Migration after 3 years?

  • As we approach 2010...


    Has everyone finally made the transition to Office 2007?


    ...or does a large majority of the business world still despises the ribbon enough to resist the urge?

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  • Re: Migration after 3 years?


    Hi Aaron,


    No, our company hasn't. This is due in part to the Global Financial Crisis as the company has put a stop to all training which makes installing 2007 problematic. There's also the issue with some key code features (like Application.FileSearch and floating toolbars) that we've used alot which is no longer supported by 2007.


    I've heard (not sure if it's true) that 2010 is going to have even more rows and/or columns!! I wonder if M$ are intending on phasing out Access (which in my humble opinion would be a real shame).


    Cheers,


    Robert

  • Re: Migration after 3 years?


    I hate the way M$ keeps adding rows. Hell, 97 couldn't handle anywhere near it's 65536 rows.


    From my testing, I filled 3 entire columns, saved as a standard 2007 format, closed. When I tried opning it, I got "Not enough resources to open". Good thing it was a test and not needed data.

  • Re: Migration after 3 years?


    Most of where I work are on 2007. I hate ribbons... can be a real pain to find stuff. I've more or less given up using MS Word and just use Notepad now.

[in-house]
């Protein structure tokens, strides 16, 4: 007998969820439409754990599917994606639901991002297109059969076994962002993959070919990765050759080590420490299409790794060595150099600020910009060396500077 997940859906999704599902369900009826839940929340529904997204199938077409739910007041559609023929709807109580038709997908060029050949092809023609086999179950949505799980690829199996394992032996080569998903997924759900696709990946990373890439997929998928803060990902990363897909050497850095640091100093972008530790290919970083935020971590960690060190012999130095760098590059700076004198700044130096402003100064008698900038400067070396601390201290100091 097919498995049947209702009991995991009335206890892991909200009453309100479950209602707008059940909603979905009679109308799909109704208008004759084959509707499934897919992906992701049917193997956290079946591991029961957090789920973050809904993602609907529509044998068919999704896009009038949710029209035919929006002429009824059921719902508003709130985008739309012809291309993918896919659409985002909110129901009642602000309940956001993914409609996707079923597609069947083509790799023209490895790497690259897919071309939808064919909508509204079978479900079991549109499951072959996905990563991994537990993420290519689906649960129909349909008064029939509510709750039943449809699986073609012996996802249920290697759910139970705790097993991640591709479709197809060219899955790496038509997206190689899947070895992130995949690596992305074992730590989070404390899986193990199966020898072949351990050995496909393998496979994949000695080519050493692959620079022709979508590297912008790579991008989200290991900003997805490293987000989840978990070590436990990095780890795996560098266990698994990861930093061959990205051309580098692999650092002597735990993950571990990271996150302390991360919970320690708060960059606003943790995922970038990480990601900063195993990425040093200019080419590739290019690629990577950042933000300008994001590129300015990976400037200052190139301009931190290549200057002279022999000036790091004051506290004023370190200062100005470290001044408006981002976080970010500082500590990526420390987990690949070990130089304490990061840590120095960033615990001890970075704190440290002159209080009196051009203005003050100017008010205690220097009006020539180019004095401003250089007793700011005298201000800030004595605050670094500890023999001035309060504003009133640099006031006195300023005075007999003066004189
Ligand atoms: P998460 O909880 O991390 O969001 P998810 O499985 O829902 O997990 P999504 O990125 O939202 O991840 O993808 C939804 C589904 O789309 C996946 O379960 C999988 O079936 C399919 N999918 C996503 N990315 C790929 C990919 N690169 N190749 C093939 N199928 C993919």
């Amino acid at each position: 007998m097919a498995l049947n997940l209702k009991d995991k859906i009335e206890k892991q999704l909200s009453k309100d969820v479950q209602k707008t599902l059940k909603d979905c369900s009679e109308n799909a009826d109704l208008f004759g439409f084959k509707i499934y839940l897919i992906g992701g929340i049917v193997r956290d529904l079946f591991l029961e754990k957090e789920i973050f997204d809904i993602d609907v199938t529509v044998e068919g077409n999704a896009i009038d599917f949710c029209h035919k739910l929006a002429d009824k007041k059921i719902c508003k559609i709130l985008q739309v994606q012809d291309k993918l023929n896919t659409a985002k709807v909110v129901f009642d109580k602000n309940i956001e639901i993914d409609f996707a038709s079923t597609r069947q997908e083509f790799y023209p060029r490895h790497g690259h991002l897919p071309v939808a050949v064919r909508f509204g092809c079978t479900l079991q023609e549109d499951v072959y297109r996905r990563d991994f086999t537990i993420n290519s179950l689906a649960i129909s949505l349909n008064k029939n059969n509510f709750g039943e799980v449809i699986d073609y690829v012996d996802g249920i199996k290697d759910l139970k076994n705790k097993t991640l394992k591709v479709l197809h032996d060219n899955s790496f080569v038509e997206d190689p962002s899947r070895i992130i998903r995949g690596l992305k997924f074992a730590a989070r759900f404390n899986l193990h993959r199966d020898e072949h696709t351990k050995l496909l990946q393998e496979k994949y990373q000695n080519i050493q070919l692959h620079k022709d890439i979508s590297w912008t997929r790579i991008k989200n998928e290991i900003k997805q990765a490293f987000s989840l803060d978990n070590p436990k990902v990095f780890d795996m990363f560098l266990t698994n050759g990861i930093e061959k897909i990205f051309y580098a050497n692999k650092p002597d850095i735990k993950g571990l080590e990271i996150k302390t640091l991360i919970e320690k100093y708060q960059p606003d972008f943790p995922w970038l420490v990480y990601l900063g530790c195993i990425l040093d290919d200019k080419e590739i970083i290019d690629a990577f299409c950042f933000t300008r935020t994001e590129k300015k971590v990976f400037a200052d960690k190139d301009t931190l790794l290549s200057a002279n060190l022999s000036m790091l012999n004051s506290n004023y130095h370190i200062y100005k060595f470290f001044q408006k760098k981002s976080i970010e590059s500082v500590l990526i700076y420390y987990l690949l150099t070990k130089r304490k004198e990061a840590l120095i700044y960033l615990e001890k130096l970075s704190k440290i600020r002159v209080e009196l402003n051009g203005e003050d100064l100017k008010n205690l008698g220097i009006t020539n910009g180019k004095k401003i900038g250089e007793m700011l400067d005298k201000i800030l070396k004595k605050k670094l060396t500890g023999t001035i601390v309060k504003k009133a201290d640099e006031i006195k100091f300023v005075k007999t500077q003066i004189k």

Ger

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  • Re: Migration after 3 years?


    Ger, M$ has an interactive tutorial for 2007 Ribbons for those of us that miss toolbars. Find it here http://www.ozgrid.com/search/excel-2007.htm


    I think it's a male things wanting everying at once in full sight :)

  • Re: Migration after 3 years?


    Thanks Dave, I'll take a look now... I'm still not giving up Notepad though ;)


    Ger

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    Why are Halloween and Christmas the same? Because Oct 31 = Dec 25...


    The BEST Lookup function of all time


    Dynamic Named Ranges are your bestest friend[/SIZE]
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  • Re: Migration after 3 years?


    I'm at least beginning to make some effort...


    My company has not adopted it yet, although I'm told they have begun some "pilot programs". Amazing to me, 3 years and we're just now starting pilot programs. Amazing in the sense that it shows just how bad the UI is.


    I now have an installation of Office 2007 on a seperate laptop in my office. After a week of toil, I've managed to rebuild (almost) the entire Excel 2003 Classic Menu as a tab in the ribbon. Not sure if I should bother to make it available to folks as an addin or if it's old-hack at this point.

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  • Re: Migration after 3 years?


    Slowly getting familiar with 2007, it’s OK but certainly is no leap forward.
    To me it looks like some got paid a lot of money to come up with a new revenue stream and all they could do was repackage 2003 in a different format.
    I would like to see MS come to the coal face visit OZGrid review the posts then go back and come up with improvements for their customers. Or possibly ask the MVP’s what is needed.

  • Re: Migration after 3 years?


    Quote from florachristi

    2007 package is advance of 2003 its nice to use and makes very easy to work also,,,,,,


    You can't even edit a formula and use the scroll wheel. If you haven't noticed that, then:


    1) You still have the redundant "Edit Directly in Cell Option" checked.


    2) You don't do much edit/auditing of formulas.